The centre will be the only Caterpillar Autonomous Training Facility in the world apart from Caterpillar's own testing and training ground in Arizona, US. The facility will be developed on land owned by Bluewaters Farm Holdings in Collie's Coolangatta industrial estate.
The project is supported by a grant through the Collie Futures Fund, awarded to WesTrac by the state government's Department of Jobs, Tourism, Science and Innovation.
The announcement was made at a ground-turning event in Collie on January 23 that was attended by WA premier Mark McGowan, minister for regional development Alannah MacTiernan, Collie-Preston MLA Mick Murray and WesTrac CEO Jarvas Croome.
Croome said the investment includes a new fully autonomous Cat 789D off-highway truck, construction of an autonomous operations zone and training room facilities. The construction is scheduled to commence this month at the greenfield site near Collie's Bluewaters power station.
Local contractor Piacentini & Son will carry out the earthworks and installation of key infrastructure, with training scheduled to commence in May 2020.
"The initial focus will be to provide training in fit-out and maintenance requirements for the conversion and operation of existing Caterpillar haulage vehicles," said Croome. "Over time, we anticipate expanding the range of courses on offer to ensure the facility caters for the recognised skills of the future that will be in demand as the resource sector evolves.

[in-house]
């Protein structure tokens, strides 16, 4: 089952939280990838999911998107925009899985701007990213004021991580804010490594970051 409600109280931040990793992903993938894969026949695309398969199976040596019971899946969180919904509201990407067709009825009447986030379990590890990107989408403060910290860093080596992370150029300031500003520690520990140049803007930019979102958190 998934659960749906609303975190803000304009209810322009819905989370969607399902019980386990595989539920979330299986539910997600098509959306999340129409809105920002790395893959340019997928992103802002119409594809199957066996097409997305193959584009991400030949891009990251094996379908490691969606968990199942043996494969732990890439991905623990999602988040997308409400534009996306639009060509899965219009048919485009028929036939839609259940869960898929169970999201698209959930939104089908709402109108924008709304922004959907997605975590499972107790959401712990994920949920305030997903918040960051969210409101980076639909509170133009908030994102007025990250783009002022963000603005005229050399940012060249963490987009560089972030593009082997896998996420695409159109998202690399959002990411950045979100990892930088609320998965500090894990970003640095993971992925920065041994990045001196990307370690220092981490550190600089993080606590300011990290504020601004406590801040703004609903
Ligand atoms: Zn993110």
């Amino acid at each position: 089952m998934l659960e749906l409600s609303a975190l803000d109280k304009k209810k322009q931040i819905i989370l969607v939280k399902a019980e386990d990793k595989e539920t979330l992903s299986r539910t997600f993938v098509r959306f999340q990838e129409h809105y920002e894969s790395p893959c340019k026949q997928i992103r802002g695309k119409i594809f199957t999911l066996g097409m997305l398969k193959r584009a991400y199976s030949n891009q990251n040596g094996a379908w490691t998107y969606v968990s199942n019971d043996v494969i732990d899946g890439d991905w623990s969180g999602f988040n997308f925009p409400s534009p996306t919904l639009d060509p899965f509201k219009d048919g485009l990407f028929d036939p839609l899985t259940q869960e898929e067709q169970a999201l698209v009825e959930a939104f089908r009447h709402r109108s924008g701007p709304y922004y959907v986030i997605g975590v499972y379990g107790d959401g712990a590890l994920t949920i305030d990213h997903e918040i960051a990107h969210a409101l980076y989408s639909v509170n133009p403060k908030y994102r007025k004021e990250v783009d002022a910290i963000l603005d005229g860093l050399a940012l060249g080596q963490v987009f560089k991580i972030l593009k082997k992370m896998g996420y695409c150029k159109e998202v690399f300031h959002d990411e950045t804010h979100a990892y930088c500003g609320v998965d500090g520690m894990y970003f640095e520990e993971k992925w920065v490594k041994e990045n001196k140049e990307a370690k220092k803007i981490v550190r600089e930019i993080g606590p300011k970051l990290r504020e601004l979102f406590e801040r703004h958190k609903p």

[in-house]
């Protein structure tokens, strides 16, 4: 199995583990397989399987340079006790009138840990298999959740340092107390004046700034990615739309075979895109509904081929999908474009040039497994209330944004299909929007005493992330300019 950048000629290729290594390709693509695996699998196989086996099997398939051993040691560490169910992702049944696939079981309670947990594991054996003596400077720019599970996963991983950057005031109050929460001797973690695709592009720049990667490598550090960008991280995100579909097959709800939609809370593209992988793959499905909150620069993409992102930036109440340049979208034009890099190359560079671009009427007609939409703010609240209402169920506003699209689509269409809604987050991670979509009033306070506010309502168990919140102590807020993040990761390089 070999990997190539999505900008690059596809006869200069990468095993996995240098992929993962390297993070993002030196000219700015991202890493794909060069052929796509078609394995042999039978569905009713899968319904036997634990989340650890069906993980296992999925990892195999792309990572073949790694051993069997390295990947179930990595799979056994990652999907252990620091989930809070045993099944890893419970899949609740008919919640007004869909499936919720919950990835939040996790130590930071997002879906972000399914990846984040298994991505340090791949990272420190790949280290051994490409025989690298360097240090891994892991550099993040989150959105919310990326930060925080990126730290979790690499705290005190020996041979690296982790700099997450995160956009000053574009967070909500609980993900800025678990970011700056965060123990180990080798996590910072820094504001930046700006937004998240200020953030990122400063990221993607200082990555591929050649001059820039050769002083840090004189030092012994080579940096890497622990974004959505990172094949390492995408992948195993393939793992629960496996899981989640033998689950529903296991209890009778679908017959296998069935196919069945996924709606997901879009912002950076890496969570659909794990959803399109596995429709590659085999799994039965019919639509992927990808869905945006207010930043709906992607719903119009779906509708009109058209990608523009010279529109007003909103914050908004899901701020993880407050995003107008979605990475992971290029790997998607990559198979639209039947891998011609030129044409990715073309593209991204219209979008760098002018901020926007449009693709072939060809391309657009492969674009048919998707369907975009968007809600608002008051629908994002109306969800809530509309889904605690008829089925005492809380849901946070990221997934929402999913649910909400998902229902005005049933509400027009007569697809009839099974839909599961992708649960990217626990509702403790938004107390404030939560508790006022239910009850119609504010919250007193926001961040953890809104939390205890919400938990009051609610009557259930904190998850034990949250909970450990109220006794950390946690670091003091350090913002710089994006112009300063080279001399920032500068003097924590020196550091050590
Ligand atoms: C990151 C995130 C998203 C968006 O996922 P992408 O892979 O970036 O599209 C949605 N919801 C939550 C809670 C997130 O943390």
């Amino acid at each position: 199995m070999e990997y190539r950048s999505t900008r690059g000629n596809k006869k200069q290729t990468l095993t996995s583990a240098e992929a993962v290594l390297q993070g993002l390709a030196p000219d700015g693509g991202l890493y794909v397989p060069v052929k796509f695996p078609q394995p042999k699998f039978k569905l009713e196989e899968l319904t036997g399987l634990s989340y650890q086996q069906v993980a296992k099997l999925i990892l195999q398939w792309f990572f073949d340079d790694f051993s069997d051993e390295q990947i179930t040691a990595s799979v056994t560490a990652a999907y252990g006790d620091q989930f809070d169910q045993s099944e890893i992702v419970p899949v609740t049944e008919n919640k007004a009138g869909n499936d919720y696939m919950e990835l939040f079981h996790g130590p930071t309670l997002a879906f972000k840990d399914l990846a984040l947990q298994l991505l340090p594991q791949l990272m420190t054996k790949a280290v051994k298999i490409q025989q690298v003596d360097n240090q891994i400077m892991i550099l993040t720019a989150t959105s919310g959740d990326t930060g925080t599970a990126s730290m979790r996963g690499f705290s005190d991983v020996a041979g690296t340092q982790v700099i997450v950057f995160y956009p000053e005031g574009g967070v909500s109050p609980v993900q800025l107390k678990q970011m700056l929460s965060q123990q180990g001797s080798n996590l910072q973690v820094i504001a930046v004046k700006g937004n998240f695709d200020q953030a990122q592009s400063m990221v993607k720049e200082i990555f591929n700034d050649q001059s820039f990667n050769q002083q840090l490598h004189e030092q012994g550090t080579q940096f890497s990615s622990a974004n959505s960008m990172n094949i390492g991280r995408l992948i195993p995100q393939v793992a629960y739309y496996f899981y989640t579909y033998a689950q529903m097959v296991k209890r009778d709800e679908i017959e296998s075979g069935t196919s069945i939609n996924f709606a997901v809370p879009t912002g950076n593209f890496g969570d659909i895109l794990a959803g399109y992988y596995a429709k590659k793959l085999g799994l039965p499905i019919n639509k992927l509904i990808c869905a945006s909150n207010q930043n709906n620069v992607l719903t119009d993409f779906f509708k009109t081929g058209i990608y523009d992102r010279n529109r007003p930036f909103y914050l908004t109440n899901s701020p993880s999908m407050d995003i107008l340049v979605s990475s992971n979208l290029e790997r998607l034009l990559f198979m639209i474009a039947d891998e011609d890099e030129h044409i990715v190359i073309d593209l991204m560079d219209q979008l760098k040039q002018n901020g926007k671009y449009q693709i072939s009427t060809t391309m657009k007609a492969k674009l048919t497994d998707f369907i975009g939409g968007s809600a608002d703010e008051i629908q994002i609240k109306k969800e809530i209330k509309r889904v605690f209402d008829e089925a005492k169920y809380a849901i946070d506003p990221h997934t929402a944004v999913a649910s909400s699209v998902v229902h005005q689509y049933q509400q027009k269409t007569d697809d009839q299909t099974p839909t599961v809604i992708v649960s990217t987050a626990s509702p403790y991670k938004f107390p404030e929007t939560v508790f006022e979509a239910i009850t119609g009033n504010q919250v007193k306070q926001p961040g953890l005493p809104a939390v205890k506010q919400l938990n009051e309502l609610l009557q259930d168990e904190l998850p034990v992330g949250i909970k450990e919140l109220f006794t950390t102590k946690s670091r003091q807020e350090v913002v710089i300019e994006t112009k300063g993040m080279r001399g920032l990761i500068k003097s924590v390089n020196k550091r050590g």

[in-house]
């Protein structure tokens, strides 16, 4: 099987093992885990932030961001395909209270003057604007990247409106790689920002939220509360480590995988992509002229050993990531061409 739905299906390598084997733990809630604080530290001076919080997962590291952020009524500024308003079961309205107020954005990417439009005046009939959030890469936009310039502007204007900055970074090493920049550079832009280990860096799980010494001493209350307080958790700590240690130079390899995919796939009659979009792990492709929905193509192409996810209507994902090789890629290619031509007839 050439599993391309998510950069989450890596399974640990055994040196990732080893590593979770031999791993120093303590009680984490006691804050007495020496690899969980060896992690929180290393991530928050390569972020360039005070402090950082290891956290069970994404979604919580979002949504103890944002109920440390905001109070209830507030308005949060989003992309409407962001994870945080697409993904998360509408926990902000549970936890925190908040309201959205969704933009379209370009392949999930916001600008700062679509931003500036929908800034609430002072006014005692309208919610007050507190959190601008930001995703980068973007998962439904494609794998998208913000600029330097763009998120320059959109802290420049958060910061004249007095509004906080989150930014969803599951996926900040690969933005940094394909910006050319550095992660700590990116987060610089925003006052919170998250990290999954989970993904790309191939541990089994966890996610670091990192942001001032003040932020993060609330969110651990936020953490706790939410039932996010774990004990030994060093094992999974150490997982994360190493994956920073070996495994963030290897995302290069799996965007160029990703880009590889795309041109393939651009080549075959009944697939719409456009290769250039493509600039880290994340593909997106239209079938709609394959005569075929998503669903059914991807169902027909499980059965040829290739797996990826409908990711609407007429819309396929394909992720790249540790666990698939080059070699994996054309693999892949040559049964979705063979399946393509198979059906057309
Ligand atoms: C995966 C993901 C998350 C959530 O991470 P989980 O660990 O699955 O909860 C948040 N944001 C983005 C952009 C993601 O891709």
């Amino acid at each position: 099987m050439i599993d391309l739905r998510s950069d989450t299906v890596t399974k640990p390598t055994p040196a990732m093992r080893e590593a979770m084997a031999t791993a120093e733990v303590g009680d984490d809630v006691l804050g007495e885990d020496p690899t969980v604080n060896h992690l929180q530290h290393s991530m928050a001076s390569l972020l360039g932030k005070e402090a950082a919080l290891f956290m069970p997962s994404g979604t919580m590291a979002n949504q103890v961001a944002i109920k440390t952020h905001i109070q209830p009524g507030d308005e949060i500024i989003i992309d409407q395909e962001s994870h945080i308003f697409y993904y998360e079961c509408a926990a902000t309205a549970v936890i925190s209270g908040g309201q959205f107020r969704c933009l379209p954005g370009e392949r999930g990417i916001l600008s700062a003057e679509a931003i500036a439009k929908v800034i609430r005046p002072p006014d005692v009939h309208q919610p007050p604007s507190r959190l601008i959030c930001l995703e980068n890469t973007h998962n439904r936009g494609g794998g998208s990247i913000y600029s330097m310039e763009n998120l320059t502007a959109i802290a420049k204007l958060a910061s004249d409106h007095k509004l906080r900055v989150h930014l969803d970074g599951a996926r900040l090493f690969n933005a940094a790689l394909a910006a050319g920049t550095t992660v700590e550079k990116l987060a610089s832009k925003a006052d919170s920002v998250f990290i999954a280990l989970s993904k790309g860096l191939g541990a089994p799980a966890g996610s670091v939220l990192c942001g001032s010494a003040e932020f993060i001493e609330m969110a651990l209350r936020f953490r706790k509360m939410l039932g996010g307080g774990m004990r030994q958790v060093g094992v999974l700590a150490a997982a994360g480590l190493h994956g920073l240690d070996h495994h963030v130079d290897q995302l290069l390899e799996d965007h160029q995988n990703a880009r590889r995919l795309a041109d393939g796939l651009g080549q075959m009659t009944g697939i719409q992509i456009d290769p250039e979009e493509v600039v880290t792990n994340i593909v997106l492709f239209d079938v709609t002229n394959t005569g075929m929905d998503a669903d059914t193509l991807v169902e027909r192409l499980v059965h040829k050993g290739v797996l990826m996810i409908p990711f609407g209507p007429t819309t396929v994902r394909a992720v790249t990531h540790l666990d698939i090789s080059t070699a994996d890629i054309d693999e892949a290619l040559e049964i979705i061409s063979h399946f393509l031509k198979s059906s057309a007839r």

"It's an opportunity to position Collie and Western Australia as a world leader in advanced technology and skills development in automation and autonomous operations."
McGowan congratulated WesTrac and Bluewaters Farm Holdings for working with the state government to get the facility off the ground.
"People will come from all over the world to utilise this facility - the first of its kind in the southern hemisphere and the second worldwide for Caterpillar," said McGowan. "Crucially, we expect clients to spend time in the town as they undertake their training, supporting local businesses and local jobs.
"It will see Collie placed at the forefront of training workers - including local workers in Collie - in new technological skills for large-scale mining operations across the state. This is a new industry for Collie and Western Australia that will result in new jobs and training opportunities for local people, while meeting demand from around Australia and overseas."
Croome added that while WesTrac had evaluated a number of potential locations, Collie was the ideal centre for the training facility. "The town has a long mining history and an experienced workforce with the potential to help run and develop the training facility over time," he said. "There's also a vibrant community and plenty of supporting business infrastructure, plus a unique range of natural attractions and easy access to the wider south west region, which adds appeal for Australian and international training participants."
Croome said that WesTrac and Caterpillar clients across the Asia Pacific region had shown significant interest in having access to such training and strong demand is expected when the facility commences operations.